• Oats. According to the Whole Grains Council, “unique among grains, oats almost never have their bran and germ removed in processing. So if you see oats or oat flour on the label, relax: you’re virtually guaranteed to be getting whole grain.”  And who doesn’t love oatmeal for breakfast on occasion? On work days we mostly eat commercial cereal (which my husband has eaten for breakfast and a bedtime snack since he was a teenager!) but on weekends or for overnight guests, we enjoy making a big batch of oatmeal. The past few years we have added “steel cut” or Irish oatmeal to our list of great breakfasts. Steel cut oats have not been flattened like most oats you might be familiar with, so they take longer to cook (about 20 minutes). Bob’s Red Mill brand has an “award winning recipe” on the package and reading it is good entertainment while waiting for it to cook (who knew?) We often will cook up a large batch and save the leftovers for the next day or so. We put out an assembly line of toppings for people to choose: seeds or chopped nuts, craisens or other dried fruit, flax seed, chia seeds, coconut flakes, wheat germ, etc. and for sweeteners maple syrup, agave nectar or brown sugar.
  • Flour. Flour is made from grains that have been ground into powder to make bread or other pastries. It has been a staple all over the world for hundreds of years. Wheat is the most common grain to be made into flour, but other grains, nuts, tubers and even legumes can be ground into flour (such as oats, rice, garbanzo or fava beans, potato, almond, or corn to name a few). To read about more types, the process for making flour, what it means to be bleached and other information a basic article can be found here. Like my quest to use brown rice and whole wheat pasta, I have also tried to use whole wheat flour in my baking. But again, not quite yet to my satisfaction. I have, however, started using white whole wheat, which seems less dense with in baked products than red whole wheat. The Whole Grains Council has a good article on the differences. When looking for store bought whole grain baked goods, you must read the label to know for sure. WGC has a  helpful page to identify whole grains on labels.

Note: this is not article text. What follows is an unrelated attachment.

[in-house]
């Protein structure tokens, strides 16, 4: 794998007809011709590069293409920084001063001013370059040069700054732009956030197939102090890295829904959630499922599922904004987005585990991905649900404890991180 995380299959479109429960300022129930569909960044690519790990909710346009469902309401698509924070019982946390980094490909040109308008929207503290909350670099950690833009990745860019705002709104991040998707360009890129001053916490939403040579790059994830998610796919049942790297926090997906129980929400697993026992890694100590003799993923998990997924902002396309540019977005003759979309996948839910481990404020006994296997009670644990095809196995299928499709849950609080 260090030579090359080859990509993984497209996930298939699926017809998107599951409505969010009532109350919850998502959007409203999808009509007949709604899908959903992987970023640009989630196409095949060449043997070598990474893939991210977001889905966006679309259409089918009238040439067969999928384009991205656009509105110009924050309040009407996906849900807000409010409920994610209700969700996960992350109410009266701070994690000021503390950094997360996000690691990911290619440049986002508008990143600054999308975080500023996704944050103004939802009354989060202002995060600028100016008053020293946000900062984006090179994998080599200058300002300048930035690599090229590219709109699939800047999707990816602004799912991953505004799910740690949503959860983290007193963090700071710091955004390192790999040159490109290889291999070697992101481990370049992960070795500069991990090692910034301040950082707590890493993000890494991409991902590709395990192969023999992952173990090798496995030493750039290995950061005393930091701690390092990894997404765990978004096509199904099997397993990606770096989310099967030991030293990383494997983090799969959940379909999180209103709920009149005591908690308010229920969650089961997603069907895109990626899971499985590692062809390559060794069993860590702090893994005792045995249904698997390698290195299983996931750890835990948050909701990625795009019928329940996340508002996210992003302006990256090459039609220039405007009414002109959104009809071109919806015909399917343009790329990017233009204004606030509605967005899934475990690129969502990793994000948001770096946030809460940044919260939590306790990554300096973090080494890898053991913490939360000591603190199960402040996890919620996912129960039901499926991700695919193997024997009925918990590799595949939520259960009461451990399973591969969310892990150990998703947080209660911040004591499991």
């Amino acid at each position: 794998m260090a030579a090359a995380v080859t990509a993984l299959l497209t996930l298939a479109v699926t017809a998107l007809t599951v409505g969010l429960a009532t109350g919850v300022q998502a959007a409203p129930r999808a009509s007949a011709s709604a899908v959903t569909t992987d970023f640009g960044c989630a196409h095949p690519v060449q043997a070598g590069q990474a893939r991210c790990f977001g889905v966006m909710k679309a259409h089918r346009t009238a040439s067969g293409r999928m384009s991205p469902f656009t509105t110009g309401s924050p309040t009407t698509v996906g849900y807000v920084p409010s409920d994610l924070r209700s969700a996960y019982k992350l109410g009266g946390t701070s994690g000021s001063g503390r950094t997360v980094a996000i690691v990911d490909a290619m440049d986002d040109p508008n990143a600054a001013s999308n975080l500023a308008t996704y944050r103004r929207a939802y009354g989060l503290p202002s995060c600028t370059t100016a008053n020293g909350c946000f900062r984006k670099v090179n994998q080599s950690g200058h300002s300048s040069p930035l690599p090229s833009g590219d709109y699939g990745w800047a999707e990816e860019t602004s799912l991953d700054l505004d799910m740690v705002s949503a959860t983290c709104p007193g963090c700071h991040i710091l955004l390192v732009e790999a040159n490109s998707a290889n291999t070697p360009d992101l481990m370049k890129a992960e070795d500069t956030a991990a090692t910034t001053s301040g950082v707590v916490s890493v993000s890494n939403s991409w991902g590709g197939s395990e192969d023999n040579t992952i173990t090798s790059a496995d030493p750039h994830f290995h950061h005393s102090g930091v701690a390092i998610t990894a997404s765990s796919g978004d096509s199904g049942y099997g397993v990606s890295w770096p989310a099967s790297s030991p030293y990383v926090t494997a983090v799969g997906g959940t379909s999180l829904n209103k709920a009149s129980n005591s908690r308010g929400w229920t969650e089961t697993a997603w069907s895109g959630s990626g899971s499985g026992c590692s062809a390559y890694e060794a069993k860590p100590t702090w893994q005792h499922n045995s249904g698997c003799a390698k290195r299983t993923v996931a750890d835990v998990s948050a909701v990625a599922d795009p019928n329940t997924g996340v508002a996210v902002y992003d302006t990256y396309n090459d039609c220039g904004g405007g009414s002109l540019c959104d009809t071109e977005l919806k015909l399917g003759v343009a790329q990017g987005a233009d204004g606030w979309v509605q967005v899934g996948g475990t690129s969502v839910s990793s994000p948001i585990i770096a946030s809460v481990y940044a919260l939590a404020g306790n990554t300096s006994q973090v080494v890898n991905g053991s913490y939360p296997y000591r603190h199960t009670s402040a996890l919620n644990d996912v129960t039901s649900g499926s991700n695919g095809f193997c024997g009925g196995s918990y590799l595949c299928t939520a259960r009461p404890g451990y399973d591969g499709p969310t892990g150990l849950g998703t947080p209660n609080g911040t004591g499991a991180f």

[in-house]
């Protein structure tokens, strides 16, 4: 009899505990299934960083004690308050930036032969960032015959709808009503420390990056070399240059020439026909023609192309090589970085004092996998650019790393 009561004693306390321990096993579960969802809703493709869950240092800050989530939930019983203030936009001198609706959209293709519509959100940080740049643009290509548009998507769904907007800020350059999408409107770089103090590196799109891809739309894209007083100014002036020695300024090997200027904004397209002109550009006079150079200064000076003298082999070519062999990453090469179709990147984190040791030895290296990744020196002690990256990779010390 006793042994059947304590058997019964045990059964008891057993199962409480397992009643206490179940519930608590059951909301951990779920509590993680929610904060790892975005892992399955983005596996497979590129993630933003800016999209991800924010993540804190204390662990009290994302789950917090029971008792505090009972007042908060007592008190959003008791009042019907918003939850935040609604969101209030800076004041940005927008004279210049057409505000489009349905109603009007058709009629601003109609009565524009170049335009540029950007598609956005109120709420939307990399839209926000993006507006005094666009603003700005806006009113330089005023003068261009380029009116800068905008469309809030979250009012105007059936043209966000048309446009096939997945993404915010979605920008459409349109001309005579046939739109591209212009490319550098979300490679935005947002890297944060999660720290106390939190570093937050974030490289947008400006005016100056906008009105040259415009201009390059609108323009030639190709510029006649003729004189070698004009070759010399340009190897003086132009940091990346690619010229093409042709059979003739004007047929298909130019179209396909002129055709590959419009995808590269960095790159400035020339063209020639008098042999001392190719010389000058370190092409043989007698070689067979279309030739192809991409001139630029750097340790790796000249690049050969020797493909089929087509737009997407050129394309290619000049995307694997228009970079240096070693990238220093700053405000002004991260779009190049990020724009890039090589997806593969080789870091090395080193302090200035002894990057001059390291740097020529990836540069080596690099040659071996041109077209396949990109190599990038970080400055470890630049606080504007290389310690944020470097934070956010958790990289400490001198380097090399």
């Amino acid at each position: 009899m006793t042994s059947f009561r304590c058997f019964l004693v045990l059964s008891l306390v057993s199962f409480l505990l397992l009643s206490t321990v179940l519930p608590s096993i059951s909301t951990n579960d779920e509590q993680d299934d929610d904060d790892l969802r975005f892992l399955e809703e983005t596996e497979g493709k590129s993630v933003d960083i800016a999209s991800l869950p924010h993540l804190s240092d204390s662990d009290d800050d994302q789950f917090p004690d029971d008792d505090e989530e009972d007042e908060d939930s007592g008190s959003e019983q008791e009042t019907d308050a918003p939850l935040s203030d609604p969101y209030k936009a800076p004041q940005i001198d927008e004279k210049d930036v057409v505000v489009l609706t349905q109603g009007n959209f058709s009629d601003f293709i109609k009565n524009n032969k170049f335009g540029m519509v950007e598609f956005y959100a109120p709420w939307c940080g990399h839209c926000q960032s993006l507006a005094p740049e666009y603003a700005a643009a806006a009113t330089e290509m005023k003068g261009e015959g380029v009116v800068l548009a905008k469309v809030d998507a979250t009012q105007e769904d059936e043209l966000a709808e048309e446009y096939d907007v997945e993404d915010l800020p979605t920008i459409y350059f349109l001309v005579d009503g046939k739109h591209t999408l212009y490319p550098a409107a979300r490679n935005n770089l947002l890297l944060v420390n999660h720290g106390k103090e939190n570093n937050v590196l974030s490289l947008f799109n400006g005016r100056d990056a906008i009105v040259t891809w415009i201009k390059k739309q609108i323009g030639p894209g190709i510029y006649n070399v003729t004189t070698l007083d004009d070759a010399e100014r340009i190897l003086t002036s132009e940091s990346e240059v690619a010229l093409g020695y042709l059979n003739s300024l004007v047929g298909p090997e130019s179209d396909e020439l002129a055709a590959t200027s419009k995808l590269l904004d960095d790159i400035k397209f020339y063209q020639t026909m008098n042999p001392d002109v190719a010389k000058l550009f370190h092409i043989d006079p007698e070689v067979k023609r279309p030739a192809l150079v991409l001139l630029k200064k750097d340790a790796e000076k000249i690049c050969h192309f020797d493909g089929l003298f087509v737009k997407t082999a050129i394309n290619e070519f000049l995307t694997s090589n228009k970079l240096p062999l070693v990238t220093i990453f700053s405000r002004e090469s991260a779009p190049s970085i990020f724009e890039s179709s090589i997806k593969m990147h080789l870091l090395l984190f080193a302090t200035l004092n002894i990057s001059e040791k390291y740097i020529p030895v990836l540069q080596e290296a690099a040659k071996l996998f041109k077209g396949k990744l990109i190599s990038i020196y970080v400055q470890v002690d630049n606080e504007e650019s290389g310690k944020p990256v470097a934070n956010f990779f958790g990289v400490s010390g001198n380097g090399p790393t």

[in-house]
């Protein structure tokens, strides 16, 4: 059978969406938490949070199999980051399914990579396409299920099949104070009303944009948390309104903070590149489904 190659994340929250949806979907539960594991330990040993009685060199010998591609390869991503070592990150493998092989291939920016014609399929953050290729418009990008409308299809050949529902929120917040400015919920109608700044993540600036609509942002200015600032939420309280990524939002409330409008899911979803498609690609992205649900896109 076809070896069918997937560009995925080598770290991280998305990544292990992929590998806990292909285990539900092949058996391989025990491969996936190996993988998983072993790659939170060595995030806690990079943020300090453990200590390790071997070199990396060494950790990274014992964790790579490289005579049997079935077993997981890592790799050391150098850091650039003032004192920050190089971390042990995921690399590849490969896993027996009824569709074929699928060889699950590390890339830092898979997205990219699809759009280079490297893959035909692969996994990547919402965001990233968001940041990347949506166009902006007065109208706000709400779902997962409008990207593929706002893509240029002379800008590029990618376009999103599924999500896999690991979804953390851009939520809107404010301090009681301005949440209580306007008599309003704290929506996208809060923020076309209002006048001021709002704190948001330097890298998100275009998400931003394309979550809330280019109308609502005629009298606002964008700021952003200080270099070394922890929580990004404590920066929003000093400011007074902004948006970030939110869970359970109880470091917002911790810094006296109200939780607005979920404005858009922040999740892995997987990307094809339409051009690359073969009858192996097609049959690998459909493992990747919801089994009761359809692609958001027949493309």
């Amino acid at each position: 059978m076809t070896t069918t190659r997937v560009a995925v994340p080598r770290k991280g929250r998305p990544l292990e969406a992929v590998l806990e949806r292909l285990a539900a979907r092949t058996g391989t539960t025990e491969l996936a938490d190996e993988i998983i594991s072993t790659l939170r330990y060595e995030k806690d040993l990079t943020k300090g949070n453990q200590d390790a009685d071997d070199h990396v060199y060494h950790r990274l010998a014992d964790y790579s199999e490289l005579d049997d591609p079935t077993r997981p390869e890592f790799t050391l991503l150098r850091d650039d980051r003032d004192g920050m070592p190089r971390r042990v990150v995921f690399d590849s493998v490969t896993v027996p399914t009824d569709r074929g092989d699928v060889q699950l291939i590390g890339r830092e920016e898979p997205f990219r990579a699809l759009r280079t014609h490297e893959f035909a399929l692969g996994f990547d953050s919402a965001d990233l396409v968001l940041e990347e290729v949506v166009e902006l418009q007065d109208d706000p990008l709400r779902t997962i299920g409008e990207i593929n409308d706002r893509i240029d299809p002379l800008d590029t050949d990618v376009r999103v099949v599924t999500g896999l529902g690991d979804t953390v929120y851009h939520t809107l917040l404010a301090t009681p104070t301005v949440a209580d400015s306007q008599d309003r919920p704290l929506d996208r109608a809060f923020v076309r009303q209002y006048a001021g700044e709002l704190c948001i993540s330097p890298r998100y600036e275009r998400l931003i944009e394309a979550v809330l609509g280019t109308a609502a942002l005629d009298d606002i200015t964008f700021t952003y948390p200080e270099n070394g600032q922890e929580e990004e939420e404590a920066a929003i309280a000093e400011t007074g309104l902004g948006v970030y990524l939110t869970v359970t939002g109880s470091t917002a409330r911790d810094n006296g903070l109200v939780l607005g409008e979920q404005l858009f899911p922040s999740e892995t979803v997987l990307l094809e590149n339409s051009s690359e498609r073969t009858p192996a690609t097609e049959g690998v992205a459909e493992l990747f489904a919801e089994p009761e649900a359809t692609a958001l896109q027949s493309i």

• Pasta. Pasta has gotten a bad rap over the years from the low carb diet fads. I have been so ingrained with those claims that I almost hesitate to include pasta but, hey–our family loves pasta! We don’t eat quite as much as I did when I had kids at home, but it is still a part of our diet several times a month and it is a good source of fiber and protein. We are trying to work toward whole grain pasta, but like brown rice it is a developing taste. I have found that the shape I like the best in the whole wheat category is the spiral or bowtie (Rotini or Farfalle). They are not quite as dense as Penne and others. Or even better are the tri-colored pasta that are enriched with vegetables like spinach or carrots. Click here for more about pasta.
  • Gluten free grains.  There are a lot of myths about gluten these days and the gluten free industry has popped up like crazy. This is great for people who really do have gluten intolerance or celiac disease, which is about 2% of the populations. Click here to read more about some of the gluten myths as well as and other whole grain myths (i.e. GMOs, blood sugar, weight gain, toxicity, inflammation, etc.) For a list of gluten free whole grains, click here.

For more meat and dairy free ideas using grains, Forks Over Knives has a page devoted for grain or for pasta recipes.

Finally I have referenced the Whole Grain Council numerous times on this page, and I invite you to explore their helpful website on the subject. Below is an excerpt describing their mission:


In April 2002 a group of concerned millers, manufacturers, scientists and chefs gathered in San Diego at a Whole Grains Summit organized by Oldways Preservation Trust. They decided to band together to promote increased consumption of whole grains, and, jointly with Oldways, developed and are carrying out a campaign to encourage others to join in this important effort.

The first formal meeting of the WGC took place in July of 2003. At this meeting, participants outline goals for the fledgling organization, and decided how the important work of the WGC would be funded. Nine industry members stepped forward as sponsors to achieve the following goals:

  • To clarify the definition of “whole grain,” document the health benefits of whole grains, and advocate additional whole-grain health research.
  • To educate consumers about the benefits of whole grains
  • To help Americans find whole grains, with a packaging symbol, and educate them on cooking whole grains
  • To promote whole grains through a positive message about their benefits, rather than by criticizing refined grains.
  • To serve as a conduit between science, industry and consumers.
  • To help grain-product companies, retailers and restaurants meet the needs of health-conscious consumers with appealing whole grain products.